Susan Silton’s avatars came to life through her interest in, and ambivalence about, a certain social network. The L.A. artist wanted to create a project about Facebook, on Facebook. “I absolutely have skepticism about it,” she says, “but am nevertheless interested in it, in the way that it constructs a social space that is in my mind inevitable in terms of social networking. (You either choose to jump in — as with digital cameras — or not, but you can’t deny that it’s the wave of the future.) I’m also interested in the way Facebook mines the territory of scripted banality, i.e., ‘what socks you’re wearing today.’ It’s a script because of the fact that it’s going to be seen. It’s not private, no matter how banal — it’s still scripted.”
Meanwhile, Silton had also been long interested in using the customized speaking avatars available from Sitepal. She realized she could use the program, and package it with all the public apologies so popular in American life. They too are scripted. “And of course there’s the double layer of the public apology being a private wrongdoing,” she says. “The project seemed to coalesce with all of these things coming together.”
On June 22, Silton posted her first avatar: Jack Abramoff, flatly animated against a courtroom background. “I’ve had many hundreds of sleepless nights since I’ve come to acknowledge and recognize what I did over the course of my misconduct,” he begins. “And I want more than life itself to try to do what I can to make things right.” A week later came Jimmy Swaggart, wearing a slight smirk and standing before a throng of churchgoers, their hands raised to God: “Everything that I attempt to say to you this morning will be from my heart. I will not speak from a prepared script. …” Next was Michael Richards: “I lost my temper on stage. I was at a comedy club trying to do my act and I got heckled. And I took it badly and went into a rage. …”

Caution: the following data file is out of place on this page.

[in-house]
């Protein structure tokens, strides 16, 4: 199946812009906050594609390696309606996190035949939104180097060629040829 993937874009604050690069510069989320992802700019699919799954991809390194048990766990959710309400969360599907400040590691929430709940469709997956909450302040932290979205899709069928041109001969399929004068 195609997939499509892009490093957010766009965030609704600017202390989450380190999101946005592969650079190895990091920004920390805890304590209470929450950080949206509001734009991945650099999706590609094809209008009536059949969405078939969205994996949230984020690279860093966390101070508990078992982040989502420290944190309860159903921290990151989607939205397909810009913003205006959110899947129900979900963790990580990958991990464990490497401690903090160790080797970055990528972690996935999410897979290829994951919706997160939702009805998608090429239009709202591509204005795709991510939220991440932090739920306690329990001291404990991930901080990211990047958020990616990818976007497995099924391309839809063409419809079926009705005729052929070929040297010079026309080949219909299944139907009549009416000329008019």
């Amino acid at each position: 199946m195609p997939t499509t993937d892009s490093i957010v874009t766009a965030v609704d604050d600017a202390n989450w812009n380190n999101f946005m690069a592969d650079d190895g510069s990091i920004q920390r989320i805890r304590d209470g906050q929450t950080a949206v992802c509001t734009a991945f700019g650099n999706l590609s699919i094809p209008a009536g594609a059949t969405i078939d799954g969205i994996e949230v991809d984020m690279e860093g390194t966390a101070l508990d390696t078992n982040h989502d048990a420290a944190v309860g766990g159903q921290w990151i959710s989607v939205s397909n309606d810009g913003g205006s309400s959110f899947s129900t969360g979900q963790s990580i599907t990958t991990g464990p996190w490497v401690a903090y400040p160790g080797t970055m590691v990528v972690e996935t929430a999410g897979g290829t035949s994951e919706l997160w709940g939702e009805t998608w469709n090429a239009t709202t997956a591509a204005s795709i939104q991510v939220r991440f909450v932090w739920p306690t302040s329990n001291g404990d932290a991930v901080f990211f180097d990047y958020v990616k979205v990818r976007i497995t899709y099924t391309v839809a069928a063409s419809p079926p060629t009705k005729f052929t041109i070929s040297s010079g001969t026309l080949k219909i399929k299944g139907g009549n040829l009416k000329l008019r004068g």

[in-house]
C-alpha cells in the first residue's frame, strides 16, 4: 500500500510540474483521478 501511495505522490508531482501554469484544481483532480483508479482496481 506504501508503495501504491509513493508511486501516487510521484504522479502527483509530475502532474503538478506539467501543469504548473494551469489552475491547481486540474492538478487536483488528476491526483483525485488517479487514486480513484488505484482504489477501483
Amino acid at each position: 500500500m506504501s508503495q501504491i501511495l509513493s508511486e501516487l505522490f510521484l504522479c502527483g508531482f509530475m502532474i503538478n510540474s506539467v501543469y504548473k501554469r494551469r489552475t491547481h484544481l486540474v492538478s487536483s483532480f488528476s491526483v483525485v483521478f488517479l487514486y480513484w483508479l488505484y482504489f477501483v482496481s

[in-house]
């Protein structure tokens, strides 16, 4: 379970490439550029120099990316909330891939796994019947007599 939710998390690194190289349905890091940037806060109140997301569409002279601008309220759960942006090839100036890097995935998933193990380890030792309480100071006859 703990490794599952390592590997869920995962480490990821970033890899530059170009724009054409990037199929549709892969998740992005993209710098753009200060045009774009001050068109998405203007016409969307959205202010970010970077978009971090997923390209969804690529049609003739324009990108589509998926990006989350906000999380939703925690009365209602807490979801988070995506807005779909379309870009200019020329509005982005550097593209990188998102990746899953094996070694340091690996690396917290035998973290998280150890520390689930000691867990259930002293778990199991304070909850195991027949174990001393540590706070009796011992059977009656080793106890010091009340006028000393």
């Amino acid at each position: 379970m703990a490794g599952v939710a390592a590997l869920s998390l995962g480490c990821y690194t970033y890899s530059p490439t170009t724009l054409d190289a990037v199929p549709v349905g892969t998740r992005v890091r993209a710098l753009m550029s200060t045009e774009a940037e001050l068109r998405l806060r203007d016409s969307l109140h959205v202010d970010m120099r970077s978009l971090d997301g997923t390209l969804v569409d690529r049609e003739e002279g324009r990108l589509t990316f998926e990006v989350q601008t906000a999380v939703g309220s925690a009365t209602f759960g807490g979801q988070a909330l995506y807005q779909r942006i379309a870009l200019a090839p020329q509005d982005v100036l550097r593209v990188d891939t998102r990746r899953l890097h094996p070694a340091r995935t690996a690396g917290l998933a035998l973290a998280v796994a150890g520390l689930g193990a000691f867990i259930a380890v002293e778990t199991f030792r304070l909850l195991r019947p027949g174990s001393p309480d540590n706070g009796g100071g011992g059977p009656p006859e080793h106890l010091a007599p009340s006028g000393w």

Over the next 10 weeks, Silton rolled out nine more apologizing avatars: Marion Barry, Ted Haggart, Trent Lott, James McGreevey (planted next to a photo of his wife standing by the real McGreevey during his apology), Larry Craig, Chris Brown, John Edwards, Mel Gibson (with Christ wrestling the cross in the background), Bob Packwood and Mark Sanford. Each avatar is flatly animated, like a cartoon, and each weirdly reacts to the cursor — when it moves, the avatar’s eyes follow it. And each makes his apology in the same measured voice — Silton’s — which adds a layer of eeriness, and also one of intrigue: The female voice (or at least Silton’s) seems to make the men appear more sympathetic. “You want to believe them,” Silton says, “and, based on the reactions I’m getting, my voice seems to offer sincerity.”
By the time the project wraps up, at the end of September, there will be a total of 15 avatars and apologies. Silton’s avatars are licensed only for use on Facebook, so the project will end there. Which is as it should be. She may be a skeptic, but in the process of saying so, Silton has created something that transcends Facebook — at least the way we think of it.
As of now, the project doesn’t have a dedicated Facebook page. Click here to view it, or search Facebook for “Facebook project by Susan Silton.”